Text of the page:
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How to Train the Lower Lats

by
author image Henry Halse
Henry Halse is a Philadelphia-based personal trainer, speaker, and writer. He's trained a wide variety of people, from couch potatoes to professional athletes, and helped them realize their own strength, determination and self-confidence. Henry has also written for various fitness and lifestyle publications, including Women’s Health, AskMen and Prevention.
How to Train the Lower Lats
The lower lats extend almost all the way down to your glutes. Photo Credit mel-nik/iStock/Getty Images

The largest muscles of your upper body are the latissimus dorsi, and their power matches their size. They run from your shoulders down into your lower back and connect to your glutes. The lower part of your lats make up part of your middle back and lower back.

Paired with the glutes, they make a powerful tandem that helps power you through demanding exercises like the squat and deadlift. The lower lats are best worked with these big movements, as well as barbell bent-over rows.

Latissimus Dorsi Anatomy

Building up your latissimus dorsi will make it appear that you have wings poking out of your back, since the muscle sits at either side of your back. As the lat runs down from your shoulder into your lower back it spreads out and becomes wider. It connects to your lower ribs, the bottom of your shouler blades, your lower spine and a thick band of tissue in your lower back called the thoracolumbar fascia.

Read More: Lat Exercises With Free Weights

Latissimus Dorsi Function

Your lats act on your shoulder joint to move your arm. They can pull your arm behind your body, pull your arm down towards your body from an overhead position, and either rotate your arm in or out depending on the position of your arm. The lats also help you breathe out by contracting around your ribcage.

Lat and Glute Connection

The glutes are the most powerful muscles in the lower body and they lie directly below the latissimus dorsi. They connect to the lats through a band of soft tissue in the middle of the lower back, called the thoracolumbar fascia. The left side of the latissimus dorsi and the right gluteus maximus are connected and the right side of the lats are connected to the left gluteus maximus. This connection of powerful muscles helps you walk, run and pick up heavy objects.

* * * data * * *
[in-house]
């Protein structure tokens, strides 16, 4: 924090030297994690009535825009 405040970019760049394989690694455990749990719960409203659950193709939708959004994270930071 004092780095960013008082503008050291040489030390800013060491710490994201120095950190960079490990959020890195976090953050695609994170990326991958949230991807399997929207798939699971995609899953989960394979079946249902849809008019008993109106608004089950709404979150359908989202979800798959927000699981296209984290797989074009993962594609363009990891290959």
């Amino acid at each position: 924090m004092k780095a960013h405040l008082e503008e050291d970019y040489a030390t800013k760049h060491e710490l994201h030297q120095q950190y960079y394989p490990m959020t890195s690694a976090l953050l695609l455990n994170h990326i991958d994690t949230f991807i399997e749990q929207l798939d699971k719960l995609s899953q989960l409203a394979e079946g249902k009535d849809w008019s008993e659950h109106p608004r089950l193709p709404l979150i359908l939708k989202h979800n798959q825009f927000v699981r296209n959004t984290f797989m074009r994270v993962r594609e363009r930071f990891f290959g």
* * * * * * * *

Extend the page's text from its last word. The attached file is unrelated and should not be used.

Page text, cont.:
If you want to work the lower lats you should focus on using this powerful connection between the lower lats and glutes. Large, multi-joint movements, specifically the squat, deadlift and row are the best options. They use both the glutes and lats and you can use a surprising amount of weight in these exercises to stress the muscle.

Barbell Squat

Lifters have used this time-tested barbell exercise since the dawn of modern weightlifting in the early 1900s. It tests the strength of both your back and hip muscles, perfect for targeting the lower lats.

Make sure your feet stay flat on the ground during the squat.
Make sure your feet stay flat on the ground during the squat. Photo Credit Ozimician/iStock/Getty Images

How To: Place a barbell on your back above your shoulder blades. Grip the barbell a little wider than shoulder-width apart. Stand tall with the barbell on your back, then squat down as low as you comfortably can. Try to keep your feet flat on the ground and chest up to prevent your back from rounding over. Stand back up with the weight on your back.

Barbell Deadlift

Your lats work to hold the weight in this exercise and your hips drive the upward momentum that allows you to lift the barbell off of the ground.

Try to keep your spine flat throughout the deadlift.
Try to keep your spine flat throughout the deadlift. Photo Credit b2dare/iStock/Getty Images

How To: Start with a barbell on the ground. Stand in the center of the barbell with your shins an inch away, your feet shoulder-width apart. Bend down and grip the barbell with your hands wider than shoulder-width apart. Lean back, press your heels down into the ground, and pull the weight off of the ground. As you stand up, press your hips forward until you are standing up straight with the weight in your hands. Then, lower the weight back to the ground.

Read More: Deadlifts and Lats

Barbell Rows

Use this exercise to directly strengthen your back muscles, including your lower lats. Your glute muscles work to maintain your position during the exercise.

The barbell deadlift is primarily a back exercise but also stresses the hip muscles.
The barbell deadlift is primarily a back exercise but also stresses the hip muscles. Photo Credit loco75/iStock/Getty Images

How To: Start standing, gripping a barbell with your hands slightly wider than shoulder-width apart. Stick your butt back and lean your torso forward slightly to begin the exercise. The barbell should be touching the top of your knees in this position. Pull the barbell up until it touches your stomach, slightly above the navel. Then, lower the barbell back until it touches your knees.

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